By Stuart Kaufman 

At the very end of February, I reached my 75th year. When I drew my first breath, Adolf Hitler and Josef Stalin still polluted the Earth with their presence, Winston Churchill was prime minister of Great Britain and Franklin Delano Roosevelt resided at 1600 Pennsylvania Avenue. A great deal of history has transpired since then and I came to the shocking realization that to this point, I have lived for more than one-third of the existence of the United States of America.

Recently, I have found myself thinking more and more about my own mortality. I have become accustomed to thinking about the clock — as in, how much time have I got left? Long past are the days when I consciously and unconsciously thought that there was plenty of time left to do what I wanted to do and to accomplish what I wanted to accomplish. I am now constantly aware that every moment is a tick off the finite number of moments left to me. Strangely enough, however, I do not view this realization as depressing or morbid. Instead, it engenders a constant awareness of the sweetness of every breath, the value of every friendship and how incomparably precious to me are my esteemed wife, my son, my daughter-in-law and my extraordinary grandsons.

During these cogitations, I have come to realize that my life has for many years been governed by a set of guiding principles of which I have only recently become consciously aware. Anyone who knows me even moderately well knows that I stand in absolute awe of Edmund Burke, who is widely regarded as the philosophical founder of modern conservatism. I certainly don’t mean to leave the impression that throughout the years I have sat in my chair in deep philosophical contemplation, nor do I wish to imply that I have studied political philosophy, deeply or otherwise. But there are certain precepts that are basic to the way that I view the world and I have come to realize that they are coincident with the ethos to which Burke subscribed.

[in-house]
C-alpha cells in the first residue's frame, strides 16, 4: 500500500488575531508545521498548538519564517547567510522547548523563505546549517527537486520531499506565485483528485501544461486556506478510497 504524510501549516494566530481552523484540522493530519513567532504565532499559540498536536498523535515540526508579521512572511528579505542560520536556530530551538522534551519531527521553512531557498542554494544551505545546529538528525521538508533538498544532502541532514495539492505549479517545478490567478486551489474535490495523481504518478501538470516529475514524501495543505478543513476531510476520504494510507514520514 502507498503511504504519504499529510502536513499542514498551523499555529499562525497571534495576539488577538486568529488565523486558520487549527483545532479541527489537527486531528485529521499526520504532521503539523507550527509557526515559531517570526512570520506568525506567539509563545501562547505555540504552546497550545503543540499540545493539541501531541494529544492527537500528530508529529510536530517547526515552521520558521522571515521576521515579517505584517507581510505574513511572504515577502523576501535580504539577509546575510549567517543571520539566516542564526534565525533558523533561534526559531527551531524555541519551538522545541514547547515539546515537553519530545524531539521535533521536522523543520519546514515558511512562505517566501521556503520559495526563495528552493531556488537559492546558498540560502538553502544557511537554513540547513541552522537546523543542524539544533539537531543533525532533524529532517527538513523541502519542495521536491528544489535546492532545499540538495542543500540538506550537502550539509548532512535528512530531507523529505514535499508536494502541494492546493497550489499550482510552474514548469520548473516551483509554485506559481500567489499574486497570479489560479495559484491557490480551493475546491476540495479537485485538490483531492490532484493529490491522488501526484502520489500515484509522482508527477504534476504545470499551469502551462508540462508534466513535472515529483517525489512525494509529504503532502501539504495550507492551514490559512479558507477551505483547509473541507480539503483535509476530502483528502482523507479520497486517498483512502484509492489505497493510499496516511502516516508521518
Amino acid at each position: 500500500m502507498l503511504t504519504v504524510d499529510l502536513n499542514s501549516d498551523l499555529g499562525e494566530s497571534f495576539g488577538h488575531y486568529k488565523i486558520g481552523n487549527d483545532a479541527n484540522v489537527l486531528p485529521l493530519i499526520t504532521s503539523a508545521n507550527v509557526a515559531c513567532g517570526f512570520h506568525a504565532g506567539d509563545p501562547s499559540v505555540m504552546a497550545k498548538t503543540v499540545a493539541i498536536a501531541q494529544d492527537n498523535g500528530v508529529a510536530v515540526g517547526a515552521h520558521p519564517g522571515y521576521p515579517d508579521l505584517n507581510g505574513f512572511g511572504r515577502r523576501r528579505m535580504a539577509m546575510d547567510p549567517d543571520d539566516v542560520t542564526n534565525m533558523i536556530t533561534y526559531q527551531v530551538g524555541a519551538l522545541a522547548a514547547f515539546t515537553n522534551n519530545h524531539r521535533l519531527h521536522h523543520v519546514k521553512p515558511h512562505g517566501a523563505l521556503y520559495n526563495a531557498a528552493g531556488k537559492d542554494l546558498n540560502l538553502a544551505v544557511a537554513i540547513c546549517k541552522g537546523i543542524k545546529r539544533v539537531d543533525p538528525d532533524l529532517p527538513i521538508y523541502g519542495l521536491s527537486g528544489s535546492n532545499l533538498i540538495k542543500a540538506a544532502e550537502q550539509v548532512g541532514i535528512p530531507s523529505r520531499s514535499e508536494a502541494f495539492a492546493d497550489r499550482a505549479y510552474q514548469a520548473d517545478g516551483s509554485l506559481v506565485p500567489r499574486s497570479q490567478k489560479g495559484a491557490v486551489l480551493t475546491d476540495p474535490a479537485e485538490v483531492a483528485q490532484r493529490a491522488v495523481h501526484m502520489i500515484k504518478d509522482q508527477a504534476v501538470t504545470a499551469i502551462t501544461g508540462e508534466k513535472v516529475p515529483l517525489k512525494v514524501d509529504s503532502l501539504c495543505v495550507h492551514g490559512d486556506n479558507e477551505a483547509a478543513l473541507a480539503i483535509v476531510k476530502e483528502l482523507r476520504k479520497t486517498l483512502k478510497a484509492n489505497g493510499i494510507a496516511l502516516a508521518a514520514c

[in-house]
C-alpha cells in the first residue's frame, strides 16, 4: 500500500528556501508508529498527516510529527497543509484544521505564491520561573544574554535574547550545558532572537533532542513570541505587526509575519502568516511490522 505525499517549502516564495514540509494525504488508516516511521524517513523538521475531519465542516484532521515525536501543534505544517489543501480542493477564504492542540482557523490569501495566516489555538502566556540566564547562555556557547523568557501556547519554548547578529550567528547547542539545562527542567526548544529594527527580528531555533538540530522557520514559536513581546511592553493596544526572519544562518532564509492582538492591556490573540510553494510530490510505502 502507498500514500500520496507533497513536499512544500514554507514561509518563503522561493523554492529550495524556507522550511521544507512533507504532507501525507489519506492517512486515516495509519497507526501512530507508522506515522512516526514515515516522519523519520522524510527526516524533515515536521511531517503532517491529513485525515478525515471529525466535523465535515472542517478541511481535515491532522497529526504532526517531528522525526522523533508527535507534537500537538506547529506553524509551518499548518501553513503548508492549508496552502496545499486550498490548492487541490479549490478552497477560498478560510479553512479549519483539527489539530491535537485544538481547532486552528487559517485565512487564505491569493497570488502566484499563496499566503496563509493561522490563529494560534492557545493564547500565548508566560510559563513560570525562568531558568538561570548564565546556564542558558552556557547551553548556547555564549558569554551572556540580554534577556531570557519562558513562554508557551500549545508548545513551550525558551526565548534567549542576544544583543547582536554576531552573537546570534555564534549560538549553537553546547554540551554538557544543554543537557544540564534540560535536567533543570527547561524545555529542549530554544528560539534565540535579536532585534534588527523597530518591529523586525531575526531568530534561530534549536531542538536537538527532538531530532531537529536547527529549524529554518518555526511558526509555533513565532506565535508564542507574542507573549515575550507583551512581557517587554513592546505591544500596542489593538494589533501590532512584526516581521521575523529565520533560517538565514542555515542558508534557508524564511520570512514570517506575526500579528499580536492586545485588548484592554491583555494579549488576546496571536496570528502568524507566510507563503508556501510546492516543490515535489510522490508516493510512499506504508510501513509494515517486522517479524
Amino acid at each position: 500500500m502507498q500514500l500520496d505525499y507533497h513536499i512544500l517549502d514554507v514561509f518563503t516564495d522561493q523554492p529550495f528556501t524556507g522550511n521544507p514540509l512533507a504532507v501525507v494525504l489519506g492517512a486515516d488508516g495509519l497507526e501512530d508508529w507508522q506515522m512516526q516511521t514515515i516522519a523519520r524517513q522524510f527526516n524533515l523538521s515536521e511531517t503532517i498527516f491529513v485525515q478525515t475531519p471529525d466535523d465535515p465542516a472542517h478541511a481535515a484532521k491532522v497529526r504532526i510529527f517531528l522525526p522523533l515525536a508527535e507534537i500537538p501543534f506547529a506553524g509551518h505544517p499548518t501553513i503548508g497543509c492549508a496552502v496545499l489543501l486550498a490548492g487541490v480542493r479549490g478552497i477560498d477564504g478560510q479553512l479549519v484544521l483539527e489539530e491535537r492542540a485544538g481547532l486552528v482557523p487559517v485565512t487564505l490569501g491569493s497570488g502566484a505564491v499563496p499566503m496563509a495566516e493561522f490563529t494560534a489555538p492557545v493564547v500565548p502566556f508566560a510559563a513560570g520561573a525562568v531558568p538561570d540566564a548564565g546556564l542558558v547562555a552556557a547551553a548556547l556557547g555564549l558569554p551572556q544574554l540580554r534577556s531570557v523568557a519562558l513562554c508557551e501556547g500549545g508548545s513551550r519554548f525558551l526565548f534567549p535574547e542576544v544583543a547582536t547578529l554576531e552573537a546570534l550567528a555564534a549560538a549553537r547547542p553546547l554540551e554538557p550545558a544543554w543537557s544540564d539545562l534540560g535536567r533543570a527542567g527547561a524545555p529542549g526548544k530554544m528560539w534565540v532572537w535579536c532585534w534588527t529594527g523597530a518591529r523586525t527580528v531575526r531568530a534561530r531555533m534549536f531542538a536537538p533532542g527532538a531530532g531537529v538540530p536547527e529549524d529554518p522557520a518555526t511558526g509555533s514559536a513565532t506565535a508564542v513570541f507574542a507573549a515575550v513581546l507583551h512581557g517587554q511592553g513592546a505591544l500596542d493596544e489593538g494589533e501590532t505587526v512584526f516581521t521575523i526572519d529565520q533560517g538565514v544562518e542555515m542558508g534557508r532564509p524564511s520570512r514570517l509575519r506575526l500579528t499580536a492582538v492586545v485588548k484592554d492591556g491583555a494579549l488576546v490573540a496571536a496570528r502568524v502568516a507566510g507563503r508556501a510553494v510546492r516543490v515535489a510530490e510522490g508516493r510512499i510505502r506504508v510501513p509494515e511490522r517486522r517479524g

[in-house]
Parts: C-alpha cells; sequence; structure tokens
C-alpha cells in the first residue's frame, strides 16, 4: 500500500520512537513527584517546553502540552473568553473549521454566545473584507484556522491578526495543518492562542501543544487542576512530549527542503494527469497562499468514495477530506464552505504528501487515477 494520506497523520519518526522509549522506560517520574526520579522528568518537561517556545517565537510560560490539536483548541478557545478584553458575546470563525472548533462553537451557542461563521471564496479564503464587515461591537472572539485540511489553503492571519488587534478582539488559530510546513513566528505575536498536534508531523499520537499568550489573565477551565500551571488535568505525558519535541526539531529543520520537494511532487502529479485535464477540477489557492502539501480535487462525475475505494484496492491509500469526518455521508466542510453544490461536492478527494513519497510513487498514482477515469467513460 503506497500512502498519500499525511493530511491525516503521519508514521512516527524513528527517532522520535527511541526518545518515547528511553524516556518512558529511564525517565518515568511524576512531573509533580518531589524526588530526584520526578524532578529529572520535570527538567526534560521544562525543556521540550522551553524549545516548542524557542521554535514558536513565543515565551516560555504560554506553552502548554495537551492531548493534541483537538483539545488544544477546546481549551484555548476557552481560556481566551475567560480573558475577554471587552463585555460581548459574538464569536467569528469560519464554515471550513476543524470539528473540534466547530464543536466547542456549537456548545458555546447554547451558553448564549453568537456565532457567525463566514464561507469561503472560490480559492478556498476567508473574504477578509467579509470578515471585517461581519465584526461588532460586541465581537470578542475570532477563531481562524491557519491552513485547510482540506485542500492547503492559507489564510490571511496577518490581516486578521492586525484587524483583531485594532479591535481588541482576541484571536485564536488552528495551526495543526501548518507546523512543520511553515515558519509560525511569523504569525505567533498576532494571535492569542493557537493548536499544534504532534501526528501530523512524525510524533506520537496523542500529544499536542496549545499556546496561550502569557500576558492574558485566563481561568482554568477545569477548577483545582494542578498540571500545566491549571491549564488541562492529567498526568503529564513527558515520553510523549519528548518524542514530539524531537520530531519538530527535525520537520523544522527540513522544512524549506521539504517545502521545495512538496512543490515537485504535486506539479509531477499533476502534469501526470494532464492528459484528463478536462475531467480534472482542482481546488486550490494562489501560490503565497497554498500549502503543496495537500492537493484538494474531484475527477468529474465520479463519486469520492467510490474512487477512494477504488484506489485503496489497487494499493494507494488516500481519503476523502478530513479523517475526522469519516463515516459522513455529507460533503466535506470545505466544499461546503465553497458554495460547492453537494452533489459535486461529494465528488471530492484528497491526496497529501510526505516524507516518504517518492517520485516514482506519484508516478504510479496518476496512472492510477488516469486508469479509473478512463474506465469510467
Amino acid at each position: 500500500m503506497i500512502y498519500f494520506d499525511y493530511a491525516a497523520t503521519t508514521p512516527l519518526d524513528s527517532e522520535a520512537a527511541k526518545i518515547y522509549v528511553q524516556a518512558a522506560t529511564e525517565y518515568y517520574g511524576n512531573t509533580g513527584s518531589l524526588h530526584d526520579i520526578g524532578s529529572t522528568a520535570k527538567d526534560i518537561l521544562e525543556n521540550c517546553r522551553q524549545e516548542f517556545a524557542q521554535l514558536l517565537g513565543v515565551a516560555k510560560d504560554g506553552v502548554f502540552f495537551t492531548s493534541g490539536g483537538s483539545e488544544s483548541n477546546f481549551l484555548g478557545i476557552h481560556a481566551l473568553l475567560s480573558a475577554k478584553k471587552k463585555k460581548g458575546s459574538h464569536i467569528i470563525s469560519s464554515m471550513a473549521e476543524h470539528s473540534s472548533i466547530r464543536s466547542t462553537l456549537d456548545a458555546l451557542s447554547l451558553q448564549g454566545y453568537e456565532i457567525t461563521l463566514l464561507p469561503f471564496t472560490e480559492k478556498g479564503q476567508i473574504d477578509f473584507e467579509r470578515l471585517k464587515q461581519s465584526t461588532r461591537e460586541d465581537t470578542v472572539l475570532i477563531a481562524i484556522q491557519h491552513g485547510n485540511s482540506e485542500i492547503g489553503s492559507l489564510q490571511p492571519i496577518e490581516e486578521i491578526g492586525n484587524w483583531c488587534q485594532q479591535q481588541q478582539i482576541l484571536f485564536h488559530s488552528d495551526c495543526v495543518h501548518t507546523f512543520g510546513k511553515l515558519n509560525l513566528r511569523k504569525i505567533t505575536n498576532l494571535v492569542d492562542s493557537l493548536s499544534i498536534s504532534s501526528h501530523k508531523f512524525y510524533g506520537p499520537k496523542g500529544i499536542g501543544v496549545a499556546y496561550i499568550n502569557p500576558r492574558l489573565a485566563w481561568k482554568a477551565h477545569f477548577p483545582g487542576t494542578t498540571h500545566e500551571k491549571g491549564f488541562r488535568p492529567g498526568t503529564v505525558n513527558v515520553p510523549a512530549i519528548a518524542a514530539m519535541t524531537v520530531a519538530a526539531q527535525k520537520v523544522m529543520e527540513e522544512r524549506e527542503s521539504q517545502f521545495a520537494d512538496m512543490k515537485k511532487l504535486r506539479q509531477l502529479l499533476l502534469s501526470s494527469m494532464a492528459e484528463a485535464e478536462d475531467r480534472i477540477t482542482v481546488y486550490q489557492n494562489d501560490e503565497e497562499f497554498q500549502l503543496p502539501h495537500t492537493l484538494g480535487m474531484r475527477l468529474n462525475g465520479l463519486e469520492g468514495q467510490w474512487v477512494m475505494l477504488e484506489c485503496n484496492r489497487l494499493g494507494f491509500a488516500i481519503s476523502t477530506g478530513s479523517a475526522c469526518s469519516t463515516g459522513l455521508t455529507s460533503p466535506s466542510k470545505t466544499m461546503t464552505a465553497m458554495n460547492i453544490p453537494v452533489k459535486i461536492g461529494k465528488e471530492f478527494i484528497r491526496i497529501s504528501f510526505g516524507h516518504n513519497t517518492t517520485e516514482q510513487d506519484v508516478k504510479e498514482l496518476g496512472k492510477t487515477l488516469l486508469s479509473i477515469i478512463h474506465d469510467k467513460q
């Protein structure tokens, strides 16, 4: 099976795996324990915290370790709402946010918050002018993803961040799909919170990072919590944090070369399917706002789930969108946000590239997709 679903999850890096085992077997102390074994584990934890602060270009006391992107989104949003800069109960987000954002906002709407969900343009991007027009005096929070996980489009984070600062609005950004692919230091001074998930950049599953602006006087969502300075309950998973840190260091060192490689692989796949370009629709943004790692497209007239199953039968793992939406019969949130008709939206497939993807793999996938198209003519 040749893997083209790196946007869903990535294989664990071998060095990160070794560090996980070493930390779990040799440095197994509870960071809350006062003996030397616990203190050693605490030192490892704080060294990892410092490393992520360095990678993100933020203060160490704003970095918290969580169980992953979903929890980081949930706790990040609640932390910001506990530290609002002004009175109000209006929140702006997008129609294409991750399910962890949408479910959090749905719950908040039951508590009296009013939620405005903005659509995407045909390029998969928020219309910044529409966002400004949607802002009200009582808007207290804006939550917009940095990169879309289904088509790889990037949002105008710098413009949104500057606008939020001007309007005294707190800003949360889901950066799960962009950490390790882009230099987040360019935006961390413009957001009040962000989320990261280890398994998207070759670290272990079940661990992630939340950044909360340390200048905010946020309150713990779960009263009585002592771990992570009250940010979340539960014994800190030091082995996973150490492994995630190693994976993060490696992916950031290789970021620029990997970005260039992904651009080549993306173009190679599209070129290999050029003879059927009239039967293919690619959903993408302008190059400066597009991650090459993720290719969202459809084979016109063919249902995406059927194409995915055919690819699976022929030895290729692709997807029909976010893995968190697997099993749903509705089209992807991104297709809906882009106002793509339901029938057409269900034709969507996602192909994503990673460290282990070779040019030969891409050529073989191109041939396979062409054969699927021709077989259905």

The foundation of Burke’s philosophy is a respect for those who went before us. He was not a slave to tradition, but for Burke those who argue for throwing over custom and tradition have a substantial burden of proving that overwhelming change is desirable and worthwhile. Burke was seared by the barbarity of the French Revolution and he argued that the ensuing chaos was the result of ignoring the wisdom and tradition of generations. He was no proponent of the status quo (as a member of Parliament, he argued in favor of the American experiment), but he was ever mindful that a society without civil discourse and respect for tradition is a society that will quickly sink into chaos.

Which brings me to Burke’s relevance to today’s U.S. If ever we required Burke’s guiding philosophy, it is now.